This page is a WIP. There are likely to be incomplete and or missing steps while the page is being built. The DSON Importer for Poser was designed to be simple to use and allow users to load content from their Poser Library in the same way that is already familiar to users. Once you have everything installed, open Poser and ensure you have mapped the locations to your new content. Where you installed your new content. Click on Genesis and load the figure.
You will notice the first time you load the Genesis figure it loads slower than you may expect. Depending on your machine, and how many morphs and unique UV Maps you have installed for Genesis, it can take up to a minute.
What is happening is a cache is being built so it will load faster the next time you load the figure. Once the cache is created, it will continue to use this and load faster until you make changes again. You have the ability to blend any Genesis morph you have bought and installed into a single figure. This means you can take a bit of Michael 5, add a touch or Gorilla and toss in a bit of Alien to create your own unique blend.
You should now see a list of any morphs you have installed that are Real World, Females. Change the value of Basic Female to 1. You should see Genesis change shape. Now we have a more base female shape to begin working with.
You can go into the other sections and adjust values and blend morphs until you are satisfied with your results. Have fun, and try blending different head values with different bodies. Mix and Match.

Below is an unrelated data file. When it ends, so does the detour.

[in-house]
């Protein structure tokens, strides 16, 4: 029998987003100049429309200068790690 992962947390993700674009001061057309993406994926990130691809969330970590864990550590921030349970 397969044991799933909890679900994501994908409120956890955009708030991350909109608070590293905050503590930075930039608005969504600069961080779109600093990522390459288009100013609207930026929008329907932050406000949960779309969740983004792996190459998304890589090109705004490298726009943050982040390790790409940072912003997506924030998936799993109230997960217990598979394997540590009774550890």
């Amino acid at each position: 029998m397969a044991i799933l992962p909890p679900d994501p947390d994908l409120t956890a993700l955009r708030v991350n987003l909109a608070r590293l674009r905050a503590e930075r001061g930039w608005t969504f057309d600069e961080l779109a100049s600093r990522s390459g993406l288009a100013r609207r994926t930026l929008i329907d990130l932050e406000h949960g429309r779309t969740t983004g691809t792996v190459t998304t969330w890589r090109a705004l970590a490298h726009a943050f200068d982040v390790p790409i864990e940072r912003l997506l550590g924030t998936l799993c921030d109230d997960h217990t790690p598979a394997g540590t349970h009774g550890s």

Materials are added the same way you have always done in Poser. You should see Boots, a Collar, a Jacket, Leggings and shorts. Let's load the shorts. Make sure you have Genesis selected and double-click on the shorts. Once they have loaded, if they are not already selected, select the shorts.
How to Use the DSON Importer for Poser
Nothing has changed! This is the same procedure you are already using in Poser. Simple isn't it? Repeat and load the rest of the set onto Genesis. Clothing that is set as compatible with the DSON Importer for Poser should work fairly well inside Poser, but what happens when you change the figure morph and body parts start poking out everywhere? Again, this is a simple task. This will do just what it says.Hence this is not a tutorial, but rather a very in-depth answer to a comment I frequently get, in the hopes that it will give readers an overview of the whole process, without getting lost in too many details.
Creating 3D objects follows the same basic principle outlined below, however the creation of the geometry differs on the subject matter. It all involves describing a series of points in 3D space, connecting them and building a surface. The points can be created with traditional modelling tools, 3D sculpting, cloth simulation or a combination thereof. For clothing, it usually involves extruding curves and primitives or sculpting tools.
Applying Clothing Figures
However, the real work begins when the 3D object is made. Here are the steps involved:. As ofwe have three types of add-on content for our Genesis figures, no matter what generation. By add-on content I mean anything we can put on our figures, from clothing to weapons, from hair to hats, and anything in between. We have:. The easiest types of content you can create are Props.
Think of chairs and tables, scenery items, even landscapes and buildings. You load them in as part of a set, or as stand-alone items, and our characters can interact with them: they can sit on a chair, at a table, or do something inside a house.